“We believe the more institutions that participate, the better,” said Floyd Stoner, the ABA’s executive director of congressional relations.

Because the details of Social Security reform remain hazy, with Congress awaiting recommendations from the White House, the banks have not yet worked out the details of these savings products. Their lobbyists are only hoping to secure a seat at the negotiating table should Congress act on Bush’s call for reform.

Casey-Landry and her colleagues at ACB were encouraged when Bush mentioned “compounding interest” at least twice during a Social Security forum in Washington last week. In the past, the president has discussed improving the rate of return on Social Security savings in vague terms, but Casey-Landry said she hoped that his recent remarks were a direct nod to the banks.

The White House has just begun rallying support on K Street for major Social Security reform. It already faces staunch opposition from AARP, which launched a two-week, $5 million advertising campaign earlier this month condemning the president’s effort to create private Social Security accounts.

The financial-services lobby could be an important ally as the administration seeks funds to combat negative campaigns by AARP and congressional Democrats. House Minority Leader Nancy Pelosi (D-Calif.) has been criticizing the president’s reform agenda in daily press releases.

For banks, personal savings accounts not only will boost revenue but also have the potential to create a new pool of young customers whom the banks can then tap for other products, such as checking accounts and home loans. Those revenue increases, if large enough, could also have the effect of lowering the mortgage rates on those loans, Casey-Landry said.

It is still too soon to determine what benefit, if any, the banks and Wall Street stand to gain if the administration successfully creates personal savings accounts as part of the Social Security system. Some have argued that the fees and increased cash flow would be a minimal percentage of the overall market, giving these financial institutions little incentive to get involved in this political fight. But banks see any revenue from personal savings accounts as a guaranteed long-term stream of capital.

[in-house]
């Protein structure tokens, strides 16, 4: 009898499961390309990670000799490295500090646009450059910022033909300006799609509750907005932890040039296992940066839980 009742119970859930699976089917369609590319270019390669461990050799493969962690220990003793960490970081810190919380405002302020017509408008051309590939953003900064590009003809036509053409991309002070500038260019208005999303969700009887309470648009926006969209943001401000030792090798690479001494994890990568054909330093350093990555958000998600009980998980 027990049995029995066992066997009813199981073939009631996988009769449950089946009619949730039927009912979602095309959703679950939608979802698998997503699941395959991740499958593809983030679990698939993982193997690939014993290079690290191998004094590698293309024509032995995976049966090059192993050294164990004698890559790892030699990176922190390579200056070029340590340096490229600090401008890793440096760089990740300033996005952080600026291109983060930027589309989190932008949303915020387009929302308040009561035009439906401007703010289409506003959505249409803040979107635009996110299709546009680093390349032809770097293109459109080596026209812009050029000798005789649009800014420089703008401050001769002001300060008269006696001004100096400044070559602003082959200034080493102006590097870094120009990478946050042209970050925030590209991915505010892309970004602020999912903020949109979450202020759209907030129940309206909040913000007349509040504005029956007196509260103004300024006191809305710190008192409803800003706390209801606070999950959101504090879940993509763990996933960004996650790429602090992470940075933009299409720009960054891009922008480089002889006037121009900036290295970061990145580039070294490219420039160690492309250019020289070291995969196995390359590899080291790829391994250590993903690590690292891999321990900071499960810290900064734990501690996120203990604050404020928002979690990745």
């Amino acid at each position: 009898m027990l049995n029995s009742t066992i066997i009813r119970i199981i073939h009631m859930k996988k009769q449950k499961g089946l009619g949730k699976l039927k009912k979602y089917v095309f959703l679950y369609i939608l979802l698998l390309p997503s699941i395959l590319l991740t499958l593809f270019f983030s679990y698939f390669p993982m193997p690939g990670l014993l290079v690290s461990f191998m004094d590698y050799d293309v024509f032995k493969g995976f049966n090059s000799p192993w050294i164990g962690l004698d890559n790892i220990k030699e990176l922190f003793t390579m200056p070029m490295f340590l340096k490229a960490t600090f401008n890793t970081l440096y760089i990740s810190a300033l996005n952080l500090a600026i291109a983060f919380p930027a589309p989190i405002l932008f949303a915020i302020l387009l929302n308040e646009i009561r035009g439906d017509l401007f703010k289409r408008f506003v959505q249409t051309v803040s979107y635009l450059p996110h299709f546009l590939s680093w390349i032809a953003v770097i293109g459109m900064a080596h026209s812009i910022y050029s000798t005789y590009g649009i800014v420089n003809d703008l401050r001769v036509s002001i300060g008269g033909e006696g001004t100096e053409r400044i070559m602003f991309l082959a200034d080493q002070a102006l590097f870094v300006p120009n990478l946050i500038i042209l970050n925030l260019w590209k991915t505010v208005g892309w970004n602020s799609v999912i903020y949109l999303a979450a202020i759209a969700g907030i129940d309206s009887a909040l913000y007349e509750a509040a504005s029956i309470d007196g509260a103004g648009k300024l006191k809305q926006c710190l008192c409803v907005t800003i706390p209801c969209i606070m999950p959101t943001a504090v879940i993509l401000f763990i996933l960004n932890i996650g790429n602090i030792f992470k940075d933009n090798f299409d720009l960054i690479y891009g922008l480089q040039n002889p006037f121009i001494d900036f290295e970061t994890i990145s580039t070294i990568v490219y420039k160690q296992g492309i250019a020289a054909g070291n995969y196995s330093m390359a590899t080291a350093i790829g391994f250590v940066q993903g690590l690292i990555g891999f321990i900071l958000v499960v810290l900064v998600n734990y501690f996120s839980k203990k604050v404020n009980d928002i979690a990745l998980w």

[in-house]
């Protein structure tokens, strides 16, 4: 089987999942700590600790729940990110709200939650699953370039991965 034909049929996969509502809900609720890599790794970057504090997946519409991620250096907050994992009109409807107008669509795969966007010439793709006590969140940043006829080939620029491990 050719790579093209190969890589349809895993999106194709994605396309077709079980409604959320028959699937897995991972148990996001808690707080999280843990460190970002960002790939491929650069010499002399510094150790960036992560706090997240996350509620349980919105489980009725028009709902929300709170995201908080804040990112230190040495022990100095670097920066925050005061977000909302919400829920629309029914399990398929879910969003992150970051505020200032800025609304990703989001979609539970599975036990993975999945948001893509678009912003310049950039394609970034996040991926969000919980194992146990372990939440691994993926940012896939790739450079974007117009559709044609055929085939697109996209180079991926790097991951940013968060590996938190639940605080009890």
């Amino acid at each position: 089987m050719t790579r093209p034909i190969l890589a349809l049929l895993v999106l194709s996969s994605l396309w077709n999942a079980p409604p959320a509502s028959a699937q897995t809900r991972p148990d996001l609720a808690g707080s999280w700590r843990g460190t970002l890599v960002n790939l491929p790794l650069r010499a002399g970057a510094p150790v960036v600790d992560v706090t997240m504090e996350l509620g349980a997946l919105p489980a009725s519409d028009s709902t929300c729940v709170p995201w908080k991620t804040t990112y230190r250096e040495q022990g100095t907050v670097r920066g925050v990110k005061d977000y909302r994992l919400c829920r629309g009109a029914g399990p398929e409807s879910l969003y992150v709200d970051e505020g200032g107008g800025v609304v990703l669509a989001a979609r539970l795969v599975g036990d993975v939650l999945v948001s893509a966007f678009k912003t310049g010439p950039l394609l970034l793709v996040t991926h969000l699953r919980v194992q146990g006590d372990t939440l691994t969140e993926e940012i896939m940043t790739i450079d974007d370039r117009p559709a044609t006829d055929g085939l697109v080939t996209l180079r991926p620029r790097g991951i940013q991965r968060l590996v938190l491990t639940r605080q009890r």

The banks are also concerned that the president will model personal savings accounts on the Thrift Savings Plan, a retirement fund for more than 3.4 million federal employees that had a market value of $143 billion as of last October. The plan is broken up into four index funds and a money-market account that is managed by the Federal Retirement Thrift Savings Board. The four index funds are managed by Barclays Bank, which won the concession through competitive bidding when the plan was created in 1986. Banks don’t want a single entity controlling the funds — and earning the fees — when it comes to personal savings accounts.

This is not the first time that ACB has pitched the idea of investing Social Security funds into private market accounts, but it believes the president will be much more dedicated to reform during his second term. ACB also has full support from its member banks.

“It’s time to move on this,” Casey-Landry said. “We’re getting the message loud and clear that [our members] want to be a part of it.”